Killing the World Wide Web

Don't tell him anything about limitations; he doesn't want to hear that. Just watch, listen and learn.

12 April 2019 | Art and Entertainment

Ever since releasing his first musical offering Dreams to Reality in 2013, singer Jaleel has been a force to be reckoned with. Fast forward to 2019 and the award-winning artist announced to tjil that he just signed management and publishing deals with music manager Claude Schmidt and Gema Publishing House, respectively.

Gema Publishing House is a government-mandated collecting society and performance rights organisation based in Germany, with administrative offices in Berlin and Munich. Gema represents the usage rights stemming from authors for the musical works of composers, lyricists, and publishers who are members in the organisation.

Outlining his new deals, the singer said a music publishing deal is an agreement between an artist and publishing company. The company can claim your work, in exchange for promoting it. “On the other hand, a management deal is a contract you sign with an individual who sees the vision of your music and someone you can have a close working relationship with,” said Jaleel, adding that a music manager is also someone that would sit down and build you as a package and who you split a certain percentage with from the gigs they would get you.

On what these contracts mean for his career, Jaleel mentioned that he now has the right support he needs to expose his music to the global market. He revealed that when he signed the publishing deal, the contract stated his music would be registered and published the whole of Europe, United States of America (USA), Japan and Africa. “In the contract we changed the usual template so it now says Gema Publishing/Nascam because I am a Namibian artist first and foremost.”

“A lot of artists want to do it independently; I get that, but who would have thought that I would get the opportunity to sign a management and publishing deal with an international agency,” he posited.

He mentioned that throughout his career, his parents never fully accepted his idea of pursuing a music career, but with these advancements they are beginning to render their support. “I left for Europe last year and came back with all these options and it was something convincing for them.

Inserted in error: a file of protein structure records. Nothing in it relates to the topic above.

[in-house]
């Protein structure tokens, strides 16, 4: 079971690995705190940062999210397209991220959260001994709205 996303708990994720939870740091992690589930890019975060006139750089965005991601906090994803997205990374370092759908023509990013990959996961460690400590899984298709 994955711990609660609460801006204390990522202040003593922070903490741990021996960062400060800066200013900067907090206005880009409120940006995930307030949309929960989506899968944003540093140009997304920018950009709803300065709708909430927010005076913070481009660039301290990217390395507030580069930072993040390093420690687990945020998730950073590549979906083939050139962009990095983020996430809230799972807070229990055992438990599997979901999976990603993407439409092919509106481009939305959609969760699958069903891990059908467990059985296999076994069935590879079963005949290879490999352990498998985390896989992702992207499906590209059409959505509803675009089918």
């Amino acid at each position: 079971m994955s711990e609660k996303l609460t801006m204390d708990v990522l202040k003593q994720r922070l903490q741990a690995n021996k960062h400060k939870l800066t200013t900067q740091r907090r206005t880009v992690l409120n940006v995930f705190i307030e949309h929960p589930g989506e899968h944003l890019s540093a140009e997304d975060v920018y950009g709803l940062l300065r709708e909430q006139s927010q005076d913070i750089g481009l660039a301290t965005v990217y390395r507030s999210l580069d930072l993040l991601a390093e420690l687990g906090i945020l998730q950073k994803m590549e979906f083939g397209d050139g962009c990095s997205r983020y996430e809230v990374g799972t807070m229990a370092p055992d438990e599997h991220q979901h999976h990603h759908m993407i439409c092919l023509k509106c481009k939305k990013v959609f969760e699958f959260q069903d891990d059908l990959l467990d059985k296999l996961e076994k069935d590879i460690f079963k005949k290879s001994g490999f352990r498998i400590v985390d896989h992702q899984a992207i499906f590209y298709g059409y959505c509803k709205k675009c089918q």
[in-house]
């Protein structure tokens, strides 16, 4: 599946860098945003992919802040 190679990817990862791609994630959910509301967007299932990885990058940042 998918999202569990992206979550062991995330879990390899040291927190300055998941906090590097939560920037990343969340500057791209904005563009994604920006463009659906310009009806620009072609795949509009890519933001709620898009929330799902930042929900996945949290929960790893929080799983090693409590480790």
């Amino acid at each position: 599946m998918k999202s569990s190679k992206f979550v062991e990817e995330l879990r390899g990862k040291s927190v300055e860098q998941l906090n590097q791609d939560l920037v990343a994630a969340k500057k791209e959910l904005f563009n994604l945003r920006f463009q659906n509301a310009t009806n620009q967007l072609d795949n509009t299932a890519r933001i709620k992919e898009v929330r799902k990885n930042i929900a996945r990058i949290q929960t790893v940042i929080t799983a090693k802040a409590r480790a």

“On a personal level these agreements mean a lot to me because I now totally have the support of my family. Going out there without your family support is not easy so I am grateful I now have the actual backbone in the form of my family's blessings,” he said.

Jaleel admitted that these career advancements come with pressure. But he maintains that it is subtly a good thing because he works under pressure. He said that never expecting these opportunities and getting them now motivates him to work harder. “I am under pressure but at the same time grateful and that is why I am going to be dropping a lot of music starting with In Tune, an EP I am currently working on,” he announced.

He also announced that he will be going to Europe for a month in August with pupils from Waldorf school. “What adds to the blessing of meeting with my management is that I will again be a part of Waldorf's Hit the Beat tour in Europe. This year's tour will be special because it is jubilee tour for Waldorf schools around the world,” he shared. Jaleel works closely with pupils at Waldorf giving them vocal and writing lessons.

His mission now is to help develop and sustain the genre of R&B in Namibia and share with the world what Namibia has to offer as far as R&B is concerned. “I want this genre to be big to a point where we can have R&B concerts and I believe I am doing my part.”

“I am currently the highest streamed artist in Namibia on sound cloud with 71 000 streams. That's a win for the R&B community,” he said.

MICHAEL KAYUNDE

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